Concrete & Carbon Reduction: Challenges, Innovations, and a Sustainable Future

Concrete Blog

Across the AEC Industry, many are focusing on how to reduce the embodied carbon in our projects. With concrete and steel being the biggest culprits in ground-up projects, it’s only fitting that they get the most press. In this piece we’re focusing on the cement component of concrete.

Puget Sound Region’s ApproachConcrete Field
In the greater Puget Sound region, our largest ready-mix suppliers use Type 1L cement, which is cement mixed with limestone, providing a 5 to 15% carbon reduction over Type 1 (normal) cement. It’s unclear why the concrete producers switched over to Type 1L. It could be that they wanted to reduce their carbon footprint or that Type 1L has been found to be more cost effective than Type 1. Either way we can still focus on making more improvements to concrete’s carbon impact.

The easiest way to reduce the embodied carbon of concrete is to reduce the ratio of cement in the mixes, as this creates the lion’s share of the carbon emissions. Often, we use supplementary cementitious materials (SCMs) like slag or fly ash. However, the greater volume of SCMs, the longer it can take for the concrete to set up and the harder it may be to finish. This isn’t an issue for footings, walls, and housekeeping pads but can be difficult for slabs or post-pensioned (PT) decks.

Oftentimes, reduced carbon concrete mixes also need additional time to reach strength, affecting construction schedules as crews must wait longer to strip forms off the concrete. This is especially problematic for PT decks where the cables are stressed as soon as the concrete reaches 3000 psi, typically in 2 to 3 days, but with a higher percentage of SCMs it can be a much longer process. When the project team is aware of carbon reduction goals at the onset, they can schedule the project accordingly to save both time and money.

Innovations in SCMs
There is a multitude of new SCMs and admixture chemicals to replace or reduce the volume of cement needed in concrete. One of the up-and-coming innovations includes an electrochemical process that eliminates much of the carbon from the cement making process. One innovation using limestone calcined clay cement (LC3) is getting good reviews, and there’s one zeolite product that also looks to be zero carbon.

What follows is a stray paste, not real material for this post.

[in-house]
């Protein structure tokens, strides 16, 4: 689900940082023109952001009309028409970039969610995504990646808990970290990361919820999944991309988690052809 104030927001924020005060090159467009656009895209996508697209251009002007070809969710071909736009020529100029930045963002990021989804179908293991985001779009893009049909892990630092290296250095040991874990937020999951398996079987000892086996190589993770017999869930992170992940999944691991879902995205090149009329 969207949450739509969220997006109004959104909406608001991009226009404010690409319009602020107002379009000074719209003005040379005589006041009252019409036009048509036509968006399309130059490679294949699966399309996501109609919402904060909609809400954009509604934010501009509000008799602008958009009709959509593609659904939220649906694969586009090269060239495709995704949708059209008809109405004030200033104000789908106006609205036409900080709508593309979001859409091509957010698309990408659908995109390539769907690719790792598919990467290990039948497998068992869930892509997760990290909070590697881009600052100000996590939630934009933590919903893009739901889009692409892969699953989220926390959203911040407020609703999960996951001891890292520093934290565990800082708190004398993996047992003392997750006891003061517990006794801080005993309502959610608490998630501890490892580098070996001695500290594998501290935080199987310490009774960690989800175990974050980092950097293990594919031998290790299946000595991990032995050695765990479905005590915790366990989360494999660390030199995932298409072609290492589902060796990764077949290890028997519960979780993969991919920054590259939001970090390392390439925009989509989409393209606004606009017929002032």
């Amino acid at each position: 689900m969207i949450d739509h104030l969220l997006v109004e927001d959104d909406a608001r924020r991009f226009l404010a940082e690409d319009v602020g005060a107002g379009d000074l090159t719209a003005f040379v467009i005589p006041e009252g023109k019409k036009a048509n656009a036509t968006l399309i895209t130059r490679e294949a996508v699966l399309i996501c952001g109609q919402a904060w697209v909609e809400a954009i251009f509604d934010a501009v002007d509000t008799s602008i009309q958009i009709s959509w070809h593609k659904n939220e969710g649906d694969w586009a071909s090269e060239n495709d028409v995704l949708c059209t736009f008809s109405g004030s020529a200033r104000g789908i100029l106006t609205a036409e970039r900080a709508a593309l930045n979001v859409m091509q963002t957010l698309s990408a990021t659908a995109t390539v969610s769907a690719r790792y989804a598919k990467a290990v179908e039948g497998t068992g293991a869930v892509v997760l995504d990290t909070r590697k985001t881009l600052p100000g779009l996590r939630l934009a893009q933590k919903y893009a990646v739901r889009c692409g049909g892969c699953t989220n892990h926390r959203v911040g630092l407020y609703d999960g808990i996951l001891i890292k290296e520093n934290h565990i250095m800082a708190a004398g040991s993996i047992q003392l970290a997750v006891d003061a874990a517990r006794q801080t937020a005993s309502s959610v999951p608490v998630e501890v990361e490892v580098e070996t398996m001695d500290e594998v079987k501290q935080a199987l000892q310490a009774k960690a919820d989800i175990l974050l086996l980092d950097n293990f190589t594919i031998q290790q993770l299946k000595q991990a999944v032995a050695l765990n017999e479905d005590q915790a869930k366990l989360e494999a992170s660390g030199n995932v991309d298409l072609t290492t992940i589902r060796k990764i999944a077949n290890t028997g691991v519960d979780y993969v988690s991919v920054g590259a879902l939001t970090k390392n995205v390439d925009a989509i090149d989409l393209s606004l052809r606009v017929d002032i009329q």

Addressing ConcernsConcrete Formwork
I know you’re thinking to yourself – these are all great, what’s the problem? Glad you asked! First and foremost, many people don’t want to change a structural component to one that is new to the market. How will the product work in extreme temperatures, in an earthquake, in 150 years? Yes, lab testing is being done with all the innovations, but many structural engineers are hesitant to put their name on something that’s brand new.

Another issue is scalability. In talking with one of our local ready-mix suppliers I was given this scenario: A salesperson for a zero-carbon cement replacement product paid them a visit, wanting them to use their merchandise. The salesperson excitedly told them that they have a plant in progress, and it will be ready within 5 years’ time. This plant will be able to produce 50 tons of SCM per year. The challenge is this ready-mix supplier needs 375 tons PER DAY.

Positive Outlook
The good news is that people are focusing on reducing the embodied carbon in our buildings. The more clients and designers that require carbon reduction, the faster our suppliers will respond to the market. We know this is true from our history with LEED certification requirements and the Living Building Challenge. If we require it, the industry will step up, so keep requiring carbon reduction. Our future depends on it.

This blog was written by Laura Soma (GLY) as part of the Sustainable Development Committee’s ongoing Sustainability Mindset series. For more information on how to join or sponsor the Sustainable Development Committee, email [email protected].

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